[Python-Dev] compatibility for C-accelerated types
Guido van Rossum
guido at python.org
Mon Oct 19 17:00:00 EDT 2015
Apart from Serhiy's detraction of the 3.5 bug report there wasn't any
discussion in this thread. I also don't really see any specific questions,
so maybe you don't have any. Are you just asking whether it's okay to merge
your code? Or are you asking for more code review?
On Sat, Oct 17, 2015 at 3:20 PM, Eric Snow <ericsnowcurrently at gmail.com>
> A recent discussion in a tracker issue  brought up the matter of
> compatibility between the pure Python implementation of OrderedDict
> and the new C implementation. In working on that port I stuck as
> closely as possible to the Python implementation. This meant some
> parts of the code are bit more complex than they would be otherwise.
> (Serhiy has been kind enough to do some cleanup.)
> Compatibility was one of the fundamental goals of the porting effort.
> Not only does compatibility make sense but it's also specifically
> required by PEP 399 :
> Any new accelerated code must act as a drop-in replacement
> as close to the pure Python implementation as reasonable.
> Technical details of the VM providing the accelerated code
> are allowed to differ as necessary, e.g., a class being a type
> when implemented in C.
> For the most part I have questions about what is "reasonable",
> specifically in relation to OrderedDict.
> I've already opened up a separate thread related to my main question:
> type(obj) vs. obj.__class__.  In the tracker issue, Serhiy pointed
> There is no a difference. io, pickle, ElementTree, bz2, virtually
> all accelerator classes was created as replacements of pure
> Python implementations. All C implementations use
> Py_TYPE(self) for repr() and pickling. I think this deviation is
> common and acceptable.
> In a review comment on the associated patch he said:
> Isn't type(self) is always the same as self.__class__ for pure
> Python class? If right, then this change doesn't have any effect.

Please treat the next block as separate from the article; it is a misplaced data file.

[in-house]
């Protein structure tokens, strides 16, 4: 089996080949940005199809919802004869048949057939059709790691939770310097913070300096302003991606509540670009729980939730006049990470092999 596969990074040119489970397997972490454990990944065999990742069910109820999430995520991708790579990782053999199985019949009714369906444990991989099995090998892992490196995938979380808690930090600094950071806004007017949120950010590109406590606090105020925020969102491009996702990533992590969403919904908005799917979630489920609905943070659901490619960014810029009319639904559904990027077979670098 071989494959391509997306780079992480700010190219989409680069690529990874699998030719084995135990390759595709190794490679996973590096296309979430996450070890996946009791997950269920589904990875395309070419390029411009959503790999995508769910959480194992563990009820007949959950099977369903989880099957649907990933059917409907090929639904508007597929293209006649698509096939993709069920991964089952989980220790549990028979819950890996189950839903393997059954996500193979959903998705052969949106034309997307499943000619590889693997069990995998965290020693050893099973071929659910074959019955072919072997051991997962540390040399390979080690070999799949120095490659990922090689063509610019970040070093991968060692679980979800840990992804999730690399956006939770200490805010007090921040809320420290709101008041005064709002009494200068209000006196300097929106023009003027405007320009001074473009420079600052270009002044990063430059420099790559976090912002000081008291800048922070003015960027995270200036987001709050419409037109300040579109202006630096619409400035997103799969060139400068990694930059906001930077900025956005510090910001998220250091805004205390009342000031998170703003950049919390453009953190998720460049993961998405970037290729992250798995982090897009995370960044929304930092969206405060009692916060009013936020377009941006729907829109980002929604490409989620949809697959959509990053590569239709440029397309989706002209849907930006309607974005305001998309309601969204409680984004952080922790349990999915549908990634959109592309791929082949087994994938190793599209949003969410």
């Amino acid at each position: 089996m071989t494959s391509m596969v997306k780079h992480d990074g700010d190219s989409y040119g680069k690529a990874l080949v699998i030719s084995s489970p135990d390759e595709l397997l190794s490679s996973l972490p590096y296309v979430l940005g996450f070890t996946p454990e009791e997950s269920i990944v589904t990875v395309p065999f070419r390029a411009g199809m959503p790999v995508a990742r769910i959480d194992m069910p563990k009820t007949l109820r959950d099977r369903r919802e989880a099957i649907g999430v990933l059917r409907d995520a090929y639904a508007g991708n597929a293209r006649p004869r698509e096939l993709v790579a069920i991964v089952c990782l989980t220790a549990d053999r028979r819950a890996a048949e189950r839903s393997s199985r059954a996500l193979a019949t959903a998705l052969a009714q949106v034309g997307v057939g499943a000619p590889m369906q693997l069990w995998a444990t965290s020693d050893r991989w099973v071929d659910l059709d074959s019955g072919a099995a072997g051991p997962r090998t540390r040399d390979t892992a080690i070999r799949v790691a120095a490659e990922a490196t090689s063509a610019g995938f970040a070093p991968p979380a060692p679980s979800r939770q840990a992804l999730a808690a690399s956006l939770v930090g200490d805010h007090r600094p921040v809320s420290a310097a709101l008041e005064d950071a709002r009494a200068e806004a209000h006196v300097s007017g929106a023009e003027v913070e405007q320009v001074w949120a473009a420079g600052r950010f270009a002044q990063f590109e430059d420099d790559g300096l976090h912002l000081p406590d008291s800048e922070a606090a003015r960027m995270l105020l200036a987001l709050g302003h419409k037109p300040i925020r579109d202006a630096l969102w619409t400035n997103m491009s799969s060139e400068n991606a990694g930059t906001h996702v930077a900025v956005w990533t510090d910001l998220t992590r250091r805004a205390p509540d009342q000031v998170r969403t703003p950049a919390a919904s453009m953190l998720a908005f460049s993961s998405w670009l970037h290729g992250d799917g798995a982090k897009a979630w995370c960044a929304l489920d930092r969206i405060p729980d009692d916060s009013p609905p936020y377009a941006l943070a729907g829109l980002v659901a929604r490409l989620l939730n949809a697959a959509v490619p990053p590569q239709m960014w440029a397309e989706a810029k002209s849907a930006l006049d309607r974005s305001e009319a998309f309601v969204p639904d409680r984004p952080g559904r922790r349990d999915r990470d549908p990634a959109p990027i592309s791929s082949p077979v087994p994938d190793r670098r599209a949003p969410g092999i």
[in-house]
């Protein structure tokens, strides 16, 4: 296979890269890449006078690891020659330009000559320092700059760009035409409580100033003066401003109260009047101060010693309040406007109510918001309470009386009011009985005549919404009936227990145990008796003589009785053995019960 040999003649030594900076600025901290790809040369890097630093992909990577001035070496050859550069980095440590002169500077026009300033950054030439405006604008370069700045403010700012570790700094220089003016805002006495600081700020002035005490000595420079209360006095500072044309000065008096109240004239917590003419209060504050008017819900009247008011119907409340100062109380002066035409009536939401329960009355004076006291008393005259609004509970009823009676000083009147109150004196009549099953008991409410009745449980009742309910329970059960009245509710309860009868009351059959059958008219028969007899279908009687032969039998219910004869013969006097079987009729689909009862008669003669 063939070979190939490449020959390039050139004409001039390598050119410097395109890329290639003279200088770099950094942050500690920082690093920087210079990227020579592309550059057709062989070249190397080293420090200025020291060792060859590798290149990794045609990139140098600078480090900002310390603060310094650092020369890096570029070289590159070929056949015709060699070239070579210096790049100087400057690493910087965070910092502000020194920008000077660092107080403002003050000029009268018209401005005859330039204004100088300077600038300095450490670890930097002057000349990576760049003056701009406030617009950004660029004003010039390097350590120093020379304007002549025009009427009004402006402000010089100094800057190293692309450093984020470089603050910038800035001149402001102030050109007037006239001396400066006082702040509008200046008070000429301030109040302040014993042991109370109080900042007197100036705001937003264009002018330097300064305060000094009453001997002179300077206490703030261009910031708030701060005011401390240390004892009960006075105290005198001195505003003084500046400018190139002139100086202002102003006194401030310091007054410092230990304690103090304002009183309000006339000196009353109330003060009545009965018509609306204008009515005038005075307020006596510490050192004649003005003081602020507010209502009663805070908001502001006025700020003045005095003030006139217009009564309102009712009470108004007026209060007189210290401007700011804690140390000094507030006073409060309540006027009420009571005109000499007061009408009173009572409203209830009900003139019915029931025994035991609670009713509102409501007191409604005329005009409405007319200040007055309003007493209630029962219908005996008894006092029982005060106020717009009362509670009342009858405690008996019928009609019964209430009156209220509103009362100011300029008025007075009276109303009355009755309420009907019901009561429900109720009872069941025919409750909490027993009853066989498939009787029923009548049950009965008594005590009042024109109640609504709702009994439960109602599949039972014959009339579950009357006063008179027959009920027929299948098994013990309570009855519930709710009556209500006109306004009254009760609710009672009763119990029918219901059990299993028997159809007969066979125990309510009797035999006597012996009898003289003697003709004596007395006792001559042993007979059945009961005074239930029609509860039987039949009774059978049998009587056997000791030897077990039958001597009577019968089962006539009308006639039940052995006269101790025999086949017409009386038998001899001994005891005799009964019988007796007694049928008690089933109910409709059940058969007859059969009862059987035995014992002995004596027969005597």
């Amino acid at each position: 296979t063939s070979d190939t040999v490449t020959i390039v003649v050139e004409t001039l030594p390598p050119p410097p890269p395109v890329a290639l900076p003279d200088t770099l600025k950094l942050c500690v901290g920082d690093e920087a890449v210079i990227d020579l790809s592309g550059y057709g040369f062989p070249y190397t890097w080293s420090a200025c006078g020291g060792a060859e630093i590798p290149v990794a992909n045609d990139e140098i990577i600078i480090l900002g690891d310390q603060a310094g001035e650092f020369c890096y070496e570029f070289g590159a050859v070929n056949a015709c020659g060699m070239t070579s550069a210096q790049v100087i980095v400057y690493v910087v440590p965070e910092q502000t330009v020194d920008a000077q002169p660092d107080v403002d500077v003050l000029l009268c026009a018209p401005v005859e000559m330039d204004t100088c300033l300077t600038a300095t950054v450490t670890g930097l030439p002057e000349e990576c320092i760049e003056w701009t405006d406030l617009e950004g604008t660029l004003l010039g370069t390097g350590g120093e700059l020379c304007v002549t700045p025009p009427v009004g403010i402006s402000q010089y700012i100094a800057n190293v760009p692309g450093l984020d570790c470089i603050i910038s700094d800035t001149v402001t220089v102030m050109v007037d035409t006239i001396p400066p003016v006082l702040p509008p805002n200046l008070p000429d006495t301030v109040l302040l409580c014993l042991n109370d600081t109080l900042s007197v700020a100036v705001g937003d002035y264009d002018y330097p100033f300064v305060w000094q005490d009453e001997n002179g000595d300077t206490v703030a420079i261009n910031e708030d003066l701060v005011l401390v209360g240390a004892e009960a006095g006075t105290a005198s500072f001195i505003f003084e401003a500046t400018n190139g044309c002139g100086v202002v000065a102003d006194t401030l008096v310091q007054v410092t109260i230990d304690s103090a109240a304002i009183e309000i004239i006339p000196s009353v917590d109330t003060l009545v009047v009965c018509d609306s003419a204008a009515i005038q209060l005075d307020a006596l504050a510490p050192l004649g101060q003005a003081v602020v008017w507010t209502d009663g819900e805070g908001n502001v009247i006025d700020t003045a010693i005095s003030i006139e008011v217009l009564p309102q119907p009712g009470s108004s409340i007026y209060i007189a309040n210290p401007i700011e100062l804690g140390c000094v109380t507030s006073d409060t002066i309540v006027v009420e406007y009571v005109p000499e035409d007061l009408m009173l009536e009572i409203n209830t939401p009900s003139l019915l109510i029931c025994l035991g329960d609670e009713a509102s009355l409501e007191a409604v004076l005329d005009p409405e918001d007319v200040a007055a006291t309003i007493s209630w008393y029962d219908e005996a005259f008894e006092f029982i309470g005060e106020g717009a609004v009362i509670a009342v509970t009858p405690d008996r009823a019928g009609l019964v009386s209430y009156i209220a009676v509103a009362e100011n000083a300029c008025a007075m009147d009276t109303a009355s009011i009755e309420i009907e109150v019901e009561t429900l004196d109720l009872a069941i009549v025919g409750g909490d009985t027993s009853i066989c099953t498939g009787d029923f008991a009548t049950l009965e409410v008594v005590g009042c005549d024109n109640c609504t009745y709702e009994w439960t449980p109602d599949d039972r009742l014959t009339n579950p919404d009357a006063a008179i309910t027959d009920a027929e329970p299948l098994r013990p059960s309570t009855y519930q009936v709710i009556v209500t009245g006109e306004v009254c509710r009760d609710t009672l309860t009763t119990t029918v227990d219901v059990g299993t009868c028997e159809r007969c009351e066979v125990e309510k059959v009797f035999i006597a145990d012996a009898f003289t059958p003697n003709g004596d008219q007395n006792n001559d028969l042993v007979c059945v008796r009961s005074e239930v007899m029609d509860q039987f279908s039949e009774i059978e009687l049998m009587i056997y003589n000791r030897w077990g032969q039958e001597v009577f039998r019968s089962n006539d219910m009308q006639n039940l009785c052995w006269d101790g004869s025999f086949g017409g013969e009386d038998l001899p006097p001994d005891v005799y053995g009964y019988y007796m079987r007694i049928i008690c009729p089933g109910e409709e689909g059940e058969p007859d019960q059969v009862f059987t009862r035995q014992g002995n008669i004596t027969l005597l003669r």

> To which he later replied:
> It is the same if you assigned the __class__ attribute, but can
> be different if set __class__ in the subclass declaration.
> So it isn't clear if that is a compatibility break or how much so it might
> Serhiy also noted that, as of 3.5 , you can no longer assign to
> obj.__class__ for instances of subclasses of builtin (non-heap) types.
> So that is another place where the two OrderedDict implementations
> differ. I expect there are a few others in dark corner cases.
> On the tracker he notes another OrderedDict compatibility break:
> Backward compatibility related to __class__ assignment was
> already broken in C implementation. In 3.4 following code
> >>> from collections import *
> >>> class foo(OrderedDict):
> ... def bark(self): return "spam"
> >>> class bar(OrderedDict):
> ... pass
> >>> od = bar()
> >>> od.__class__ = foo
> >>> od.bark()
> In 3.5 it doesn't.
> As PEP 399 says, we should go as far "as reasonable" in the pursuit of
> compatibility. At the same time, I feel not insignificant
> responsibility for *any* incompatibility that comes from the C
> implementation of OrderedDict. The corner cases impacted by the above
> compatibility concerns are borderline enough that I wanted to get some
> feedback. Thanks!
>  http://bugs.python.org/issue25410
>  https://www.python.org/dev/peps/pep-0399/
>  https://mail.python.org/pipermail/python-dev/2015-October/141953.html
>  http://bugs.python.org/issue24912
> Python-Dev mailing list
> Python-Dev at python.org
--Guido van Rossum (python.org/~guido)
-------------- next part --------------
An HTML attachment was scrubbed...
More information about the Python-Dev